Tin has two allotropic forms: grey tin and white tin. On warming, grey tin or a tin, changes at 13.2oC into white or ß tin, the ordinary form of the metal.
Colour: White tin- Silvery- white metal. Grey tin- Grey metal
Natural occurrence: The principal tin bearing ore is casserite (SnO2). Tin makes up only about 0.001% of the earth's crust and is chiefly mined in Malaysia. Ores are also found abundantly in Cornwall, Germany, Bolivia, Brazil and Australia.
White tin has an irregular, close packed, highly crystalline structure. Due to the breaking of these crystals a "tin cry" is heard when a bar is bent. White tin has a tetragonal structure and a co-ordination number of 6.
Grey tin has a cubic diamond structure.
Uses and industrial applications: All uses of tin are of the white form:
Isolation: The ore, cassiterite, is first ground and washed to remove impurities, then roasted to oxidise the sulphides of iron and copper. It is washed again and is reduced by carbon in a reverberatory furnace. The molten tin that collects on the bottom is drawn off and moulded into blocks. It is remelted at low temperatures so that the impurities form an insoluble mass.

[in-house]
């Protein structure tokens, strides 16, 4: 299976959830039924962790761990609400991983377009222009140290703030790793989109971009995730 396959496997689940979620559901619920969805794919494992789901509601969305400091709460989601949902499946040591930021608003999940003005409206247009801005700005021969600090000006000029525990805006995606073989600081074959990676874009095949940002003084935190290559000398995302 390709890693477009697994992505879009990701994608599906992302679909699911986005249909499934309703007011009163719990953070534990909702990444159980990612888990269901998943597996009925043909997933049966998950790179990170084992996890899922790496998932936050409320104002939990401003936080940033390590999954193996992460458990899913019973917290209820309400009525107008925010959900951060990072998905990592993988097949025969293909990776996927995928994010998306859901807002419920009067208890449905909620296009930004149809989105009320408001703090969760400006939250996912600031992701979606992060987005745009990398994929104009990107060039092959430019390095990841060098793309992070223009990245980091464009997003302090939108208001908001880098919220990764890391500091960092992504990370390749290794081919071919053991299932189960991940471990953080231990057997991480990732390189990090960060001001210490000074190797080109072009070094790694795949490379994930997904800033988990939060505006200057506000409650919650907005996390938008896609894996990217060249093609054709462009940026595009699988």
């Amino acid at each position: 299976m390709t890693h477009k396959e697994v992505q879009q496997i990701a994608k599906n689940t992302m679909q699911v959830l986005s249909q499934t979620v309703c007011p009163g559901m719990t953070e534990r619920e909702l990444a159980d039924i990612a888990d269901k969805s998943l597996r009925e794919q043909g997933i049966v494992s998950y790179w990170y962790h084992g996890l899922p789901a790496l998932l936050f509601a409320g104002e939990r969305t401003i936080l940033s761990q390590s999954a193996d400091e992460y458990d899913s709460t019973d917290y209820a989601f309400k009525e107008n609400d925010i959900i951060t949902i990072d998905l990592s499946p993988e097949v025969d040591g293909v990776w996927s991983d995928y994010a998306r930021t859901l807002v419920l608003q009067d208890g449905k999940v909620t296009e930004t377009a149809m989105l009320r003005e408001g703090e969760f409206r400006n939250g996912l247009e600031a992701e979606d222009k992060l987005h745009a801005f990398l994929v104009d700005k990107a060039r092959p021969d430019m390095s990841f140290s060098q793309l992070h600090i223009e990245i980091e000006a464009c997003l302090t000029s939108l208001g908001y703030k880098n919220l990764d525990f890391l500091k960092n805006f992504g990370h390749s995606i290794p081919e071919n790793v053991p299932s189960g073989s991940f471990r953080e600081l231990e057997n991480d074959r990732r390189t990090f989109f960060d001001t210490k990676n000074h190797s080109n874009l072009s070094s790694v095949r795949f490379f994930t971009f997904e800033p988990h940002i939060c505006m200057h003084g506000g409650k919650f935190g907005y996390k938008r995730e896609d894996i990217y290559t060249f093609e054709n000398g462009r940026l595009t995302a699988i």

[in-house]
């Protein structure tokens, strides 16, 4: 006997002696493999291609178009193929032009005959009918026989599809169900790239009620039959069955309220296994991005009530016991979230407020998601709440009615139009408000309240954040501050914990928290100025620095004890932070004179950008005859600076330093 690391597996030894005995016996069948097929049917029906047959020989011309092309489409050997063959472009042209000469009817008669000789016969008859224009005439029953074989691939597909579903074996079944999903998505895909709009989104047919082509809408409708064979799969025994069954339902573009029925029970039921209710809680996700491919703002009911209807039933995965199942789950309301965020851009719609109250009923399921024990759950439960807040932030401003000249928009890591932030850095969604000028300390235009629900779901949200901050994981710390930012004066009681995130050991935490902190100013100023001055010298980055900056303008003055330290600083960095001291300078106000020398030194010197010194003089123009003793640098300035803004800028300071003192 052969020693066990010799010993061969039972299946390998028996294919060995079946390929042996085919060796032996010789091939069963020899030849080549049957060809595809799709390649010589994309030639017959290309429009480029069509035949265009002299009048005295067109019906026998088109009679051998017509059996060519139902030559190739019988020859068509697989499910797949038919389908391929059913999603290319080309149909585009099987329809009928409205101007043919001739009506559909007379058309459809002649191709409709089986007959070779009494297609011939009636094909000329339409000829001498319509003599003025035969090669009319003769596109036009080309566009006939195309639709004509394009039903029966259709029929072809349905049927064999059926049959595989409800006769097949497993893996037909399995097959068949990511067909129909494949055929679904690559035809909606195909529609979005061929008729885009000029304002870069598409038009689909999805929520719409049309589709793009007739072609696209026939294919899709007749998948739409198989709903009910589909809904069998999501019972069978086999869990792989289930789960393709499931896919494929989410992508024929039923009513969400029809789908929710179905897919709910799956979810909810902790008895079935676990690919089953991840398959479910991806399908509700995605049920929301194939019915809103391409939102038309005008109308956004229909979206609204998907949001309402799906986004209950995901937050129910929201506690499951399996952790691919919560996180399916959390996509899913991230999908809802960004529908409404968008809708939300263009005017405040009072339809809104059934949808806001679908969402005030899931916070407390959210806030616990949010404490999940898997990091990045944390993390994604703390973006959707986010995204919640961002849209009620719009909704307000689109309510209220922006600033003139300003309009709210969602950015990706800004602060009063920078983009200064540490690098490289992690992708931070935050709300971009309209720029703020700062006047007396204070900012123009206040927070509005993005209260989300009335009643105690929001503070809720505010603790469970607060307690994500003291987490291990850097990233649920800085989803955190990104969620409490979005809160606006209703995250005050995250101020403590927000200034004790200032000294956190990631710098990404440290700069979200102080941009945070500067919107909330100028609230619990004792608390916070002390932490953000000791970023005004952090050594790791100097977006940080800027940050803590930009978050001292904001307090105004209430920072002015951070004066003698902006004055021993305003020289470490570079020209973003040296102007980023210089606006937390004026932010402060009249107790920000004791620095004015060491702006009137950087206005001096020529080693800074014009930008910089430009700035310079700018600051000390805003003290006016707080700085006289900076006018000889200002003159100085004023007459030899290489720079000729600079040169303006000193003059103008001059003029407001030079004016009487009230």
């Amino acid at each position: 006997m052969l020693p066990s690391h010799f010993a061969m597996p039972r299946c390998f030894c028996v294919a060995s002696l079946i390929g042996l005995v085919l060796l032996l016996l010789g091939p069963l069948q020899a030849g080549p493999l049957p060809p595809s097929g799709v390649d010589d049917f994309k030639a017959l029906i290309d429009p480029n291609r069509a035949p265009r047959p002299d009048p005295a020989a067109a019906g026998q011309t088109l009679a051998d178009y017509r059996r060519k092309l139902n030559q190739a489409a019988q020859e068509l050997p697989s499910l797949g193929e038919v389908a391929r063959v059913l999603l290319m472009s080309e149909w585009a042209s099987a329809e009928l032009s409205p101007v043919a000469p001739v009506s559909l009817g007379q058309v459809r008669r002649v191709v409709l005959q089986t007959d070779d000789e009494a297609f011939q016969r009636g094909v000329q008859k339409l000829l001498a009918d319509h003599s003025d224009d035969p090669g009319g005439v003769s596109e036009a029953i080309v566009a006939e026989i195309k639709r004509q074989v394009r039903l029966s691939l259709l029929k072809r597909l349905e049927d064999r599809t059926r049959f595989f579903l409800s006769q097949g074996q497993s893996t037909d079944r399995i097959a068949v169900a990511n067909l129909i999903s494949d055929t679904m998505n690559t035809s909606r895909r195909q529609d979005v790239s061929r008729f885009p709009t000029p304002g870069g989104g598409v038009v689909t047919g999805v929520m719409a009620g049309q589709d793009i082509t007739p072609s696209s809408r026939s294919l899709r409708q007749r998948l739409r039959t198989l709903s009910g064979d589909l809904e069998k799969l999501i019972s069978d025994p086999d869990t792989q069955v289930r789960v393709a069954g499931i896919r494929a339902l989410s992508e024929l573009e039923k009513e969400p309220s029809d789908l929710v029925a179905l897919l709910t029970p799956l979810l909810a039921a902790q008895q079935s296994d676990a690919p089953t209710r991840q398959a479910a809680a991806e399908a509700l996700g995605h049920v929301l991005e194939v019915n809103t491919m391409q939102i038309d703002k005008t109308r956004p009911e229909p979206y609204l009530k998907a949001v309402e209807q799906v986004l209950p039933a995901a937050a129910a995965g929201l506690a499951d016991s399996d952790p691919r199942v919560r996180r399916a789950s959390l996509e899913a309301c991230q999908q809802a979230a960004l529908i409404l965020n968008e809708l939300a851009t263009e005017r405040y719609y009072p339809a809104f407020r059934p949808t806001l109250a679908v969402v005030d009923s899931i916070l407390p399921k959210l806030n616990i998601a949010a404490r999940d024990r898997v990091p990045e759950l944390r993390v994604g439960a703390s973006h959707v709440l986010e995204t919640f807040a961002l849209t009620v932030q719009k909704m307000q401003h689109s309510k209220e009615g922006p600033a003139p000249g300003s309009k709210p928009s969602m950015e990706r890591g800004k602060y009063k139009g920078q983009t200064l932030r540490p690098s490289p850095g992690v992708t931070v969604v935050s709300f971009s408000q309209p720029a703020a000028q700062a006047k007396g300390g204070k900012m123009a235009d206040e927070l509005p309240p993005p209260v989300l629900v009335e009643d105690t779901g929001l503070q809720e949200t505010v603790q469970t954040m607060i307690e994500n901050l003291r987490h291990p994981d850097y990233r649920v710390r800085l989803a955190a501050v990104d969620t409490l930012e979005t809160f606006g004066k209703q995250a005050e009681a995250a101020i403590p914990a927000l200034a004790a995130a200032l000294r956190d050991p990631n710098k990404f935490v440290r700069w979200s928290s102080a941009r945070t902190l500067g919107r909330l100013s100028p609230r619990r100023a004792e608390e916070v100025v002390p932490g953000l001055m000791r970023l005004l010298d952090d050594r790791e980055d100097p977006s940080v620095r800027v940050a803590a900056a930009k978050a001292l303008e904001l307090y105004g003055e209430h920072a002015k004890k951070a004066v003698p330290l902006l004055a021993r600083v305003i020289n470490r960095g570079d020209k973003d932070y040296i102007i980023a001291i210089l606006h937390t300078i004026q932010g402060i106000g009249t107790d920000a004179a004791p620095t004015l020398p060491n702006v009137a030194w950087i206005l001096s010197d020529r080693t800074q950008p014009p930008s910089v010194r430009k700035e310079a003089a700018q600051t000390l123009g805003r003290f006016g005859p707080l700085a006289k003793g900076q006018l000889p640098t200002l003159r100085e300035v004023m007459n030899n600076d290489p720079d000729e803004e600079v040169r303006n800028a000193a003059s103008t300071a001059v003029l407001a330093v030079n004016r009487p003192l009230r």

SnO2 + 2C Sn + 2C0
Tin may also be purified by electrolysis.
Interconversions: Grey tin can be converted to white tin by heating it past 13.2oC. White tin returns to grey tin as it cools below 13.2oC. The metallic surface becomes covered with a grey powder, which is easily rubbed off. The grey patches gradually spread and eventually the object covered may totally lose its structural integrity and fall to pieces. Due to the spreading nature of the condition it is often called tin disease or tin pest. In the cold cathedrals of northern Europe, tin disease was a serious problem in the last century when organ pipes were commonly made of tin. Tin disease was, on occasion, responsible for the complete disintegration of organ pipes in some of these cathedrals in long, cold winters. This transformation can be prevented by alloying tin with antimony or bismuth.